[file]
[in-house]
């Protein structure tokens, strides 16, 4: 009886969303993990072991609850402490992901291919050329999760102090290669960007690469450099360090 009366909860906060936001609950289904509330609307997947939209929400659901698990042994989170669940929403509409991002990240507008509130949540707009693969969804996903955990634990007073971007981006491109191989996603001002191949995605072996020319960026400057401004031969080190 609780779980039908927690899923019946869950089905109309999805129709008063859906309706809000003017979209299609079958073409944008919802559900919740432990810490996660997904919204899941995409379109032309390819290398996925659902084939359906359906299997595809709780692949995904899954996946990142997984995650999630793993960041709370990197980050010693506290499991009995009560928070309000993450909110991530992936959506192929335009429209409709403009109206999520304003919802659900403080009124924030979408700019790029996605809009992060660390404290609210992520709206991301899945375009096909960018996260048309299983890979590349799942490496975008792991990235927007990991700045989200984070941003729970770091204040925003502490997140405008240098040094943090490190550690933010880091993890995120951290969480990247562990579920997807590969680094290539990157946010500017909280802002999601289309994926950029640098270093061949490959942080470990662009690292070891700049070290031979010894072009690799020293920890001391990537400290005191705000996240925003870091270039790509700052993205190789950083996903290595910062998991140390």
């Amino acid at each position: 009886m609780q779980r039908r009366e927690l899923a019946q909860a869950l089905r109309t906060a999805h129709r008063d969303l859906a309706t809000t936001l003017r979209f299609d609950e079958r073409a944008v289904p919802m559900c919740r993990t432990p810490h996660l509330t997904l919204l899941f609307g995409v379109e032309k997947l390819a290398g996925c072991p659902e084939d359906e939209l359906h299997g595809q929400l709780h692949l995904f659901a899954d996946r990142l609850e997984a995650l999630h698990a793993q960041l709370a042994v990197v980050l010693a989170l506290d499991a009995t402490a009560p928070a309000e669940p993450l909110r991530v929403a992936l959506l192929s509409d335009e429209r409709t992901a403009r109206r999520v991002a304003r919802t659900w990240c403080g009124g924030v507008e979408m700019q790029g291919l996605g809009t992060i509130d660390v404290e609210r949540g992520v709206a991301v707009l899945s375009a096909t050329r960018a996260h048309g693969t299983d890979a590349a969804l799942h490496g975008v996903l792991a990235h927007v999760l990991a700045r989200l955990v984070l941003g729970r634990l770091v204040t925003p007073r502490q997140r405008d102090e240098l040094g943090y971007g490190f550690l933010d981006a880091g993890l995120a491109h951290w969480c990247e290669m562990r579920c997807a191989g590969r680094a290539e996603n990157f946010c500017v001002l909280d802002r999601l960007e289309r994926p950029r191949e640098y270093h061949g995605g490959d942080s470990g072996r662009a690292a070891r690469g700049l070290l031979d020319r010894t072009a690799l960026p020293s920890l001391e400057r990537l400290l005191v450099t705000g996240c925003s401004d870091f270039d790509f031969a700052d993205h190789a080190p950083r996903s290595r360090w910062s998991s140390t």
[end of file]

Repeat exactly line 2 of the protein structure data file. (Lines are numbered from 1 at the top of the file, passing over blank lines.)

């Protein structure tokens, strides 16, 4: 009886969303993990072991609850402490992901291919050329999760102090290669960007690469450099360090 009366909860906060936001609950289904509330609307997947939209929400659901698990042994989170669940929403509409991002990240507008509130949540707009693969969804996903955990634990007073971007981006491109191989996603001002191949995605072996020319960026400057401004031969080190 609780779980039908927690899923019946869950089905109309999805129709008063859906309706809000003017979209299609079958073409944008919802559900919740432990810490996660997904919204899941995409379109032309390819290398996925659902084939359906359906299997595809709780692949995904899954996946990142997984995650999630793993960041709370990197980050010693506290499991009995009560928070309000993450909110991530992936959506192929335009429209409709403009109206999520304003919802659900403080009124924030979408700019790029996605809009992060660390404290609210992520709206991301899945375009096909960018996260048309299983890979590349799942490496975008792991990235927007990991700045989200984070941003729970770091204040925003502490997140405008240098040094943090490190550690933010880091993890995120951290969480990247562990579920997807590969680094290539990157946010500017909280802002999601289309994926950029640098270093061949490959942080470990662009690292070891700049070290031979010894072009690799020293920890001391990537400290005191705000996240925003870091270039790509700052993205190789950083996903290595910062998991140390």